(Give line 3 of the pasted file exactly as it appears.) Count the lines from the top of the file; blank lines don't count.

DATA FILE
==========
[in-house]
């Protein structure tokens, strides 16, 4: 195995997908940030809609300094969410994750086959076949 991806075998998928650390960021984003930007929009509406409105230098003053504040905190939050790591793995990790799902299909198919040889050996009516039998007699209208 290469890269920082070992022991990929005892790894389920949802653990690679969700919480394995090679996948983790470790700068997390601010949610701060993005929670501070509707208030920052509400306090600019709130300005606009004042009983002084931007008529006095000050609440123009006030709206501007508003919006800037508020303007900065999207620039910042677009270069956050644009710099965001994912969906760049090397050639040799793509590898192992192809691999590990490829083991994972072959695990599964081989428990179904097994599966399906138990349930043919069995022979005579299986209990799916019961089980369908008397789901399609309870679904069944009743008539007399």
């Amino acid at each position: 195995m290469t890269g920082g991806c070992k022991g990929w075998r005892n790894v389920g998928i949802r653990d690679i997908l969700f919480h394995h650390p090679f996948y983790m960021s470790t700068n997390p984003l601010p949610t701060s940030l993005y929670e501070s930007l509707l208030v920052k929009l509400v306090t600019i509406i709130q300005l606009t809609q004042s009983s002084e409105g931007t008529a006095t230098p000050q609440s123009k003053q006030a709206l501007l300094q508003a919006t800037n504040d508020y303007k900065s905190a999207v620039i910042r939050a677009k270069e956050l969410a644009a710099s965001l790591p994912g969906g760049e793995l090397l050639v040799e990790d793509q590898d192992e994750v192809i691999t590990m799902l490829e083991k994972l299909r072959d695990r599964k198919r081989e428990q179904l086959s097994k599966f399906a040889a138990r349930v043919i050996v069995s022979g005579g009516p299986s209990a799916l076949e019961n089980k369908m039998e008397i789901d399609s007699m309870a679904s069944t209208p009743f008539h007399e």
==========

């Amino acid at each position: 195995m290469t890269g920082g991806c070992k022991g990929w075998r005892n790894v389920g998928i949802r653990d690679i997908l969700f919480h394995h650390p090679f996948y983790m960021s470790t700068n997390p984003l601010p949610t701060s940030l993005y929670e501070s930007l509707l208030v920052k929009l509400v306090t600019i509406i709130q300005l606009t809609q004042s009983s002084e409105g931007t008529a006095t230098p000050q609440s123009k003053q006030a709206l501007l300094q508003a919006t800037n504040d508020y303007k900065s905190a999207v620039i910042r939050a677009k270069e956050l969410a644009a710099s965001l790591p994912g969906g760049e793995l090397l050639v040799e990790d793509q590898d192992e994750v192809i691999t590990m799902l490829e083991k994972l299909r072959d695990r599964k198919r081989e428990q179904l086959s097994k599966f399906a040889a138990r349930v043919i050996v069995s022979g005579g009516p299986s209990a799916l076949e019961n089980k369908m039998e008397i789901d399609s007699m309870a679904s069944t209208p009743f008539h007399e």